In the field there are many figures, sometimes not very visible, who work hard every day to implement and make the various projects concrete. Doctors with Africa CUAMM has always worked ‘with’ Africa, a preposition that is the measure of its intervention: it works side by side with the local population. In addition to the many operators who leave Italy and spend their personal and professional lives in the field, there are just as many local operators, who also play fundamental roles in ensuring that the ‘great machine of good’ continues to function.
Among them is Berhanu Gulo, Project Officer in Ethiopia, who tells us about his background and the activities he deals with on a daily basis: “Since I joined CUAMM, I have been working on a project on the prevention and treatment of cervical cancer in the Wolisso area, which has received excellent feedback from both the beneficiaries and the local authorities. I also worked on the recently completed NICU project to improve access and quality of neonatal care, which received great appreciation by the Ministry of Health”.
Berhanu works at the CUAMM coordination office in Addis Ababa, supporting the project leader in planning, monitoring and implementing project activities.
“My day is made up of many meetings, which are essential for building relationships of trust and collaboration with partners and communities, enabling projects to be implemented in line with the real needs of the beneficiaries. I frequently meet with representatives of the Ministry of Health and the Department of Health of the Oromia region to ask them to actively collaborate in the implementation of project activities. I also meet with those involved in the projects, from health directors to community activists, to support them in their activities and to incorporate needs to continue improving the services offered. These many meetings have taught me that relationships are the strategic key to project development”.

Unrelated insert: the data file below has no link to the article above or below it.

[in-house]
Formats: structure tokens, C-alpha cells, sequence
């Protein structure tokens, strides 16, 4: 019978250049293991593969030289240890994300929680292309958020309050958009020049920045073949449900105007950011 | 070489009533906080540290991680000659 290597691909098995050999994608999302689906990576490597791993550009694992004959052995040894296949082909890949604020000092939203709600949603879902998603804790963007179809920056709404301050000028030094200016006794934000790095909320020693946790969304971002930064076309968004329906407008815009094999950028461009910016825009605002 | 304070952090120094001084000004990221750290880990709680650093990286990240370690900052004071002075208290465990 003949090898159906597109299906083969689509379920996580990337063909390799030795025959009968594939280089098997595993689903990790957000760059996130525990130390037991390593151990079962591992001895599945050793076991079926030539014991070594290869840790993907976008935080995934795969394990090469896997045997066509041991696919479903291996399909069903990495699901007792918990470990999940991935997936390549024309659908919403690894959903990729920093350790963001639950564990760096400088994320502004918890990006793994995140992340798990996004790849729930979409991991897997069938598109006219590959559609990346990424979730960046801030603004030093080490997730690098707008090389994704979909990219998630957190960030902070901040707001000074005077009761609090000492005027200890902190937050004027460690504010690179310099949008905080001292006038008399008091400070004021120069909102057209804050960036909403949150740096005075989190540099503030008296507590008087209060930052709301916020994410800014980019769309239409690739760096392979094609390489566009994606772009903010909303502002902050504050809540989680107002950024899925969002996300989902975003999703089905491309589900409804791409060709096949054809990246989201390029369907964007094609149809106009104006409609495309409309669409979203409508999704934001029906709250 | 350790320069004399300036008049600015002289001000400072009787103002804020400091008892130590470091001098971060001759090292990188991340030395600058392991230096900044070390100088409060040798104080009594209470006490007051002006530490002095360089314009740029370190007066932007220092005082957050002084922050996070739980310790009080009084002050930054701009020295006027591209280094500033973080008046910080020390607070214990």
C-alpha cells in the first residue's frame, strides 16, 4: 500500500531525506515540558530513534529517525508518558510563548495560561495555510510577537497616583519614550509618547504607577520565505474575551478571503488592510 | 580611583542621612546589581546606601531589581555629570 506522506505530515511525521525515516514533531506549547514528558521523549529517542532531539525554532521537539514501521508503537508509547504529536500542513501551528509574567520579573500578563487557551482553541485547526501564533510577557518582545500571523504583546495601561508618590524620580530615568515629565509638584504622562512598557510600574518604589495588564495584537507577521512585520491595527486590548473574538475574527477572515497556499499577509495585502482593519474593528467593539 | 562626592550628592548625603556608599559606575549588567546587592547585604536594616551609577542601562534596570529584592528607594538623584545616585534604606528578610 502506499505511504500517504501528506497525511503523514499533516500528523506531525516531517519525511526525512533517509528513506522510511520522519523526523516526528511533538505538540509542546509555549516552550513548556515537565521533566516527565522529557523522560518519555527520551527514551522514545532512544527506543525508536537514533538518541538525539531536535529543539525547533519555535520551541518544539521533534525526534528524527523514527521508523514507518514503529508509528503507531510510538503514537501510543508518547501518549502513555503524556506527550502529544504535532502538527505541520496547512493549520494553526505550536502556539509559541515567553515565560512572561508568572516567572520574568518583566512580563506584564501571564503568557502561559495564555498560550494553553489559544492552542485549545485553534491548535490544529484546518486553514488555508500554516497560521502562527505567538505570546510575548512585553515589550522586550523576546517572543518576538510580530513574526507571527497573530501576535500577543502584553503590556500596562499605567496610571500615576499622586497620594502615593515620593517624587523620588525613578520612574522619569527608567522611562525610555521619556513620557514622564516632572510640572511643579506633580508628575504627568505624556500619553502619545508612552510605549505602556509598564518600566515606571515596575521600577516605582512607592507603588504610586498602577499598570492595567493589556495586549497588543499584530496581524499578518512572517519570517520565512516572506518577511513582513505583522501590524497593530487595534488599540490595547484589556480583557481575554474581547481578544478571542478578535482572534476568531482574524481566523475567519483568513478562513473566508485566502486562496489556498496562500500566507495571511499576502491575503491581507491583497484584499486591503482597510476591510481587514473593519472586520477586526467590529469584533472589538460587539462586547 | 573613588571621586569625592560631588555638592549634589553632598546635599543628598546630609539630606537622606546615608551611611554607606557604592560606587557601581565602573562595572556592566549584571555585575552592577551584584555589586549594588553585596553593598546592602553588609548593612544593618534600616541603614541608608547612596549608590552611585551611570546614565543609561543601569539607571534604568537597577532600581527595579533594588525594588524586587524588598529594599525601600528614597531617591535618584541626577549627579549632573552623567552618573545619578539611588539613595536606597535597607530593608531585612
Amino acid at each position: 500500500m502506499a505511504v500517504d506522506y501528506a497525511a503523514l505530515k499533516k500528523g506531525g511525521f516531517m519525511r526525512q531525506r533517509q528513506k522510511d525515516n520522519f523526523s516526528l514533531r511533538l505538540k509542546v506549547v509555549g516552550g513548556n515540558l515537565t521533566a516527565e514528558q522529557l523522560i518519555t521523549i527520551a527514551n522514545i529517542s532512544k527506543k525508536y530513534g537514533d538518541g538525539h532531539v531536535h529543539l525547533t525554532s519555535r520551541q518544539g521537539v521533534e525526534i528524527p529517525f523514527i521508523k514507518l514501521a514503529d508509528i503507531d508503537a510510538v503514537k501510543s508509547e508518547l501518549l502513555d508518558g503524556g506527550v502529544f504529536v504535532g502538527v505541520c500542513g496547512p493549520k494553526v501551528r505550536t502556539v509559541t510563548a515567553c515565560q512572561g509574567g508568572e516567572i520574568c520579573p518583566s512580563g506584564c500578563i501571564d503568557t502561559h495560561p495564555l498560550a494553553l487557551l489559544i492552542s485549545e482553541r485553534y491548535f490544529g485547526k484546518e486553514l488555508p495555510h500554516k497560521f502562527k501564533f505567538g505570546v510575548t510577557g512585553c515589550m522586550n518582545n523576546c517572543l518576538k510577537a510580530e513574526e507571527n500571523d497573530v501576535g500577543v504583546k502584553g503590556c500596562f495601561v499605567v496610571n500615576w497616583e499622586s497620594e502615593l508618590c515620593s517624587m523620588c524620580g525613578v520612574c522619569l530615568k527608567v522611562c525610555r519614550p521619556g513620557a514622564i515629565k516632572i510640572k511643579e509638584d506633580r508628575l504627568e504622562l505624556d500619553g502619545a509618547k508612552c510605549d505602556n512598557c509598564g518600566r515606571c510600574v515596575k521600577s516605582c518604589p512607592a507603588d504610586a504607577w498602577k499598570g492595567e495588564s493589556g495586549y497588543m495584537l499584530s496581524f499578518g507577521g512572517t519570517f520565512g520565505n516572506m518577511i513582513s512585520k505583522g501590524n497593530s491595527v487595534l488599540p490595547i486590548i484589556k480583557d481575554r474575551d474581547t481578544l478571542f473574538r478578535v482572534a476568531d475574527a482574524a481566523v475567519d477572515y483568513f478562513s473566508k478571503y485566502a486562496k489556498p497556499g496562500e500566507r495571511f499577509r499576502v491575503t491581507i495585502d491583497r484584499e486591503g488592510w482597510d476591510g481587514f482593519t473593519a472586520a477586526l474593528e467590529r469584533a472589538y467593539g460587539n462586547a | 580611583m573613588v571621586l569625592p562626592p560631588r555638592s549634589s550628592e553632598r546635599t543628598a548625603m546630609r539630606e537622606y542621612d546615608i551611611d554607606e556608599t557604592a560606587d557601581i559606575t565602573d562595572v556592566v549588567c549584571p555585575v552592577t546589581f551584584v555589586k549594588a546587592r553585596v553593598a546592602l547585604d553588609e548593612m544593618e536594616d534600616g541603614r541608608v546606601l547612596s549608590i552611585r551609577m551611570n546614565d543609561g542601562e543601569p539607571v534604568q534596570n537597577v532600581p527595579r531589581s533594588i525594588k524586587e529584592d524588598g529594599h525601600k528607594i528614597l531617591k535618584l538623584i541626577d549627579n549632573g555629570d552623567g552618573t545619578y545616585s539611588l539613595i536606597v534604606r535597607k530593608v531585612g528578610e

These meetings are also fundamental in shortening the great physical distances that often exist between the various places of intervention and that make it difficult for operators to communicate information to the beneficiaries and the context in which the project is developed.
“What excites me about my job is the opportunity to be in contact with expatriate and local colleagues, and to continuously learn from this cultural and professional exchange. What motivates me on a daily basis is working ‘for’ and ‘with’ communities, and the idea that projects like the ones I have worked on can contribute to improving health services for people in my country.”